Audiosurf (PC)



A jet bike flying through three lanes of traffic, hitting colored blocks and dodging the boring grey blocks. I don’t know why this jet bike needs to get to a space portal at the end, how the blocks help it, or why the world has all these trippy shapes in the background– who cares? It’s fun.


Look at the colors maaaan.


The game was basically made by one guy, Dylan Fitterer. He was a big fan of the game REZ (A game I should review sometime) and a music visualizer. He wondered what else could be done with music in three dimensional space.

Audiosurf was released on August 15th, 2008. It’s competition was Stalker: Clear Sky (PC), Too Human (XBox 360), and Ratchet and Clank: Quest for Booty (PS3).


I found a weird glitch when I was playing this with a friend. When a Steam friend is playing the same song that you’re playing it’ll show where they are in the song. We saw the display for the song and that someone was already playing it, it was us. We were apparently already playing the song which didn’t make sense. We tried to make our selections quickly to try and “catch up” with ourselves but we never did.


Medals give you a general indication of how well you’ve been doing, but it’s all about he fun.


There are a bunch of different game modes but they all boil down to the same thing. Your bike will go down the road and you need to pick up colored blocks and avoid the grey blocks. After a little bit the colored blocks that are connected will disperse and you’ll get points, the more blocks you connect the more points you get. The colors shift with the intensity of the music. There are general increases in difficulty but it doesn’t really matter, just have fun.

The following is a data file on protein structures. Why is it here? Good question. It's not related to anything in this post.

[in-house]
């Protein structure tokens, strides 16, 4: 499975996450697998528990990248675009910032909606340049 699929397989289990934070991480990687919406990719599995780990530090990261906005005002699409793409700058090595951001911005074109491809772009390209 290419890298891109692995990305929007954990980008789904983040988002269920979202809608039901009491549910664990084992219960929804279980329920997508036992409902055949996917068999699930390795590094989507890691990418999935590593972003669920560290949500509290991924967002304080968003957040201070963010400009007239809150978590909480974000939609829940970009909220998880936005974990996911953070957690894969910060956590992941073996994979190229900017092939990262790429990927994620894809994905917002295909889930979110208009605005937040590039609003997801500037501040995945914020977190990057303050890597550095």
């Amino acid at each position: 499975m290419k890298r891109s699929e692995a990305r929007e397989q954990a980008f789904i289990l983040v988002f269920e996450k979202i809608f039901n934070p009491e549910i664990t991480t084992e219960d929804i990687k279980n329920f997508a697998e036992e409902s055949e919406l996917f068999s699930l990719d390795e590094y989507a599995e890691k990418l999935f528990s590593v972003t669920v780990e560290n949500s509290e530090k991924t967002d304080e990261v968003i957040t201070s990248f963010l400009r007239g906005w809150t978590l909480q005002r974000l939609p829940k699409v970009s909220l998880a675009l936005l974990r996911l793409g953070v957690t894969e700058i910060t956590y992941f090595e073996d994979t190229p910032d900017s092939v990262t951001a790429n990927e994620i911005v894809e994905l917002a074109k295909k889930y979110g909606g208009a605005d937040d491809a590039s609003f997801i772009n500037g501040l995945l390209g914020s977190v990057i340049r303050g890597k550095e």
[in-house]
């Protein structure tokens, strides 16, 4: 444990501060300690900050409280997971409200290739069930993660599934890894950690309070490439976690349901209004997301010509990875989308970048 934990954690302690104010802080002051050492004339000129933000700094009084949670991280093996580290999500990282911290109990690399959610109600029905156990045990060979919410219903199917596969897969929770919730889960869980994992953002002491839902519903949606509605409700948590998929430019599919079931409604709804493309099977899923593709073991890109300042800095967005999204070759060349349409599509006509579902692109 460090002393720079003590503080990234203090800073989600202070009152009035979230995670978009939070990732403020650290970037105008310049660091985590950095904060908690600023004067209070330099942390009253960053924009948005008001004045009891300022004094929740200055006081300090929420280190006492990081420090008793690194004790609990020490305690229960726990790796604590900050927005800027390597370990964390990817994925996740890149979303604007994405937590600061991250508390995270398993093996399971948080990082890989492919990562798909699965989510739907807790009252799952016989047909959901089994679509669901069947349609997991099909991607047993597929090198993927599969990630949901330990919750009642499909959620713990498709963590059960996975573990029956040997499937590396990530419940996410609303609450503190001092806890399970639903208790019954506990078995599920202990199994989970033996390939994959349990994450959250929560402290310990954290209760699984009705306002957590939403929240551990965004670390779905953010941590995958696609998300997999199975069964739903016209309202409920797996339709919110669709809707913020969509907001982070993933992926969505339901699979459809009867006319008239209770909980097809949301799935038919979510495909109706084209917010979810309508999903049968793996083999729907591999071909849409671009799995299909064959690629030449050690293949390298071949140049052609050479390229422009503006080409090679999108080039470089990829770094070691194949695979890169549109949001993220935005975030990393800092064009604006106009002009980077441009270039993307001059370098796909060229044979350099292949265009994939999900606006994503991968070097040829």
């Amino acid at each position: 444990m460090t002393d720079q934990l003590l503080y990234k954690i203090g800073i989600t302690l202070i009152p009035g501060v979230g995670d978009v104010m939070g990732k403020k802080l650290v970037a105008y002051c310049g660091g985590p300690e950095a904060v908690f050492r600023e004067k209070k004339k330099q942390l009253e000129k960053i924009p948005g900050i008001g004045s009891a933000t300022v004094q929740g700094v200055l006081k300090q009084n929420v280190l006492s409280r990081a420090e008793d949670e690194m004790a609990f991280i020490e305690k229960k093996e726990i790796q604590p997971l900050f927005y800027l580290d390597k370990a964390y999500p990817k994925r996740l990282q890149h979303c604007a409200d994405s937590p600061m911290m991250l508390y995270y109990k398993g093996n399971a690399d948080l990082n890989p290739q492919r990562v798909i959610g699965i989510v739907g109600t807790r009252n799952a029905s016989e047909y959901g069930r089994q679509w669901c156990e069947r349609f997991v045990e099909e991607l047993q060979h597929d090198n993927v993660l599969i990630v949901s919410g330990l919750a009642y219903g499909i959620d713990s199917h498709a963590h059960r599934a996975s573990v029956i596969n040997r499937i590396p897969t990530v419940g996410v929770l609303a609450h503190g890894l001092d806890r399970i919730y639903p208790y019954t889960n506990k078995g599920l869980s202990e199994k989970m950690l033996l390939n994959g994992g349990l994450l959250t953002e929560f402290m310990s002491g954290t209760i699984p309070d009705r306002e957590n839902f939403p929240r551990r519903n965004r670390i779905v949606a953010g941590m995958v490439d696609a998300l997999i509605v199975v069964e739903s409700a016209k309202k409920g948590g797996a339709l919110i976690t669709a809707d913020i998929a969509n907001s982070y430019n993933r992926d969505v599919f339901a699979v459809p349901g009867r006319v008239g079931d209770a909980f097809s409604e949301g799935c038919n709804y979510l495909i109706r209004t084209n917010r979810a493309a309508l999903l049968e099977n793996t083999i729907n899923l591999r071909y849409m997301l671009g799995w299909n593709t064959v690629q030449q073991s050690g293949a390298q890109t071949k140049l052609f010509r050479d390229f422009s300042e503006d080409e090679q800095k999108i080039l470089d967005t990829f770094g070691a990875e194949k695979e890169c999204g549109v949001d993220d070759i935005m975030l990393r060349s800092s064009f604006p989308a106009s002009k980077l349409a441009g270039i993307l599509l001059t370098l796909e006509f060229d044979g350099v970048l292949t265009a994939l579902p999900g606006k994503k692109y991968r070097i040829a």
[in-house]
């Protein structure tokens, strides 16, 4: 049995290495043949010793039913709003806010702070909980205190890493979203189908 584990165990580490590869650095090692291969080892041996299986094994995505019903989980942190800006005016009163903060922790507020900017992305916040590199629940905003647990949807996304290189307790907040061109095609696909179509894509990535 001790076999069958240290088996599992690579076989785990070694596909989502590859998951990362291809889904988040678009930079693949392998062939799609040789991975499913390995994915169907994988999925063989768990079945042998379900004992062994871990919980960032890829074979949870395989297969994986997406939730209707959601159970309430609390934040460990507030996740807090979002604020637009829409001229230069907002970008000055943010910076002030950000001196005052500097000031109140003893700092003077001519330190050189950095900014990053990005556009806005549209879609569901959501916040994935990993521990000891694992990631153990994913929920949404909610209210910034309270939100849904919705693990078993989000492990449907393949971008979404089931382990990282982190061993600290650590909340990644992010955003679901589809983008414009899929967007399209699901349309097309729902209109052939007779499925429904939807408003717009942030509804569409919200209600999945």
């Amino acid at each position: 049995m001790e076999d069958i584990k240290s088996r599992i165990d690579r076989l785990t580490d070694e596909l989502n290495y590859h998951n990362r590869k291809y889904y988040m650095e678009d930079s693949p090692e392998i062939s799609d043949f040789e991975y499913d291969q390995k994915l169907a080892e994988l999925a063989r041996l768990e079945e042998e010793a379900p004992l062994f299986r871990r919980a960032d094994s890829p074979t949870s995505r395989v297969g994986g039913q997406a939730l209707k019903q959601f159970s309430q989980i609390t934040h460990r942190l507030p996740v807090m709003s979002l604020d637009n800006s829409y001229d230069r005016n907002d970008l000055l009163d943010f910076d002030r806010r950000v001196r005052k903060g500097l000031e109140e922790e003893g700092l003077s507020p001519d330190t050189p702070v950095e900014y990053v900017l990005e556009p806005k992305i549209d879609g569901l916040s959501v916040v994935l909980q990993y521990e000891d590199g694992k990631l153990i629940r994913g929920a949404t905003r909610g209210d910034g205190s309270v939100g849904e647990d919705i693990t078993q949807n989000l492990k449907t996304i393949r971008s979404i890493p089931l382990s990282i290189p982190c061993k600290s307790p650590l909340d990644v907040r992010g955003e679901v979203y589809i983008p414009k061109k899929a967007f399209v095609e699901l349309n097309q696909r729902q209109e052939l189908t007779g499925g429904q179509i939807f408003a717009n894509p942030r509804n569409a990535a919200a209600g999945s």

Songs have very active leader boards. It seems like people get dropped of the leader boards for a little while but it’s good to be king for a day. On the flip side, that guy who’s been at #1 forever might not be forever. It feels really rewarding to get in the top 10.


There are also a series of bonuses that will increase your score if you perform certain tasks.

The game can be controlled with either the keys or the mouse. The mouse control but the keys are more precise. I’ve been in a lane when I thought I wasn’t because I was half way into it. Using the keys moves you to the center of the chosen lane so there’s no ambiguity but it’s hard to hit the keys as fast as you can flick the mouse.

The Gush

I really like how the complexity of the map isn’t based on the intensity of the music but the complexity of the music. A guitar solo doesn’t make the field intense but a 12 piece orchestra or static makes the game go berzerk.


The rings represent moments of intensity.

I love the capacity for this game to help people have fun sharing music. Sharing music is already cool but it feels so passive, this game eliminates this passivity and turns it into a crazy time.

It’s really interesting to see that other people have been listening to the crazy stuff you have. I’ve found active rankings for crazy songs that I thought no one else had heard of.

I don’t know what causes it but sometimes the track does loopety-loops and it’s the most awesome thing.

The game works on a variety of older machines. My compaq from 1999 was able to play it at the lowest settings.

Sharing music has never been more fun than playing Double-Vision mode.

The Kvetch

Some of the game modes are a level of crazy that I can’t even begin to comprehend. Apparently Pointman and Pusher allow huge scores but I have NO idea how they work. Maybe you’ll like them.

The Verdict

I highly recommend this game as one that utilizes your music. The only other game that comes as close to the coolness of Audiosurf’s use of music would be Vib Ribbon. It’s silly fun and a great way to do something else while you listen to your music.

Because I missed posting last week there will be another post on Monday. This Monday I review All of Our Friends are Dead.


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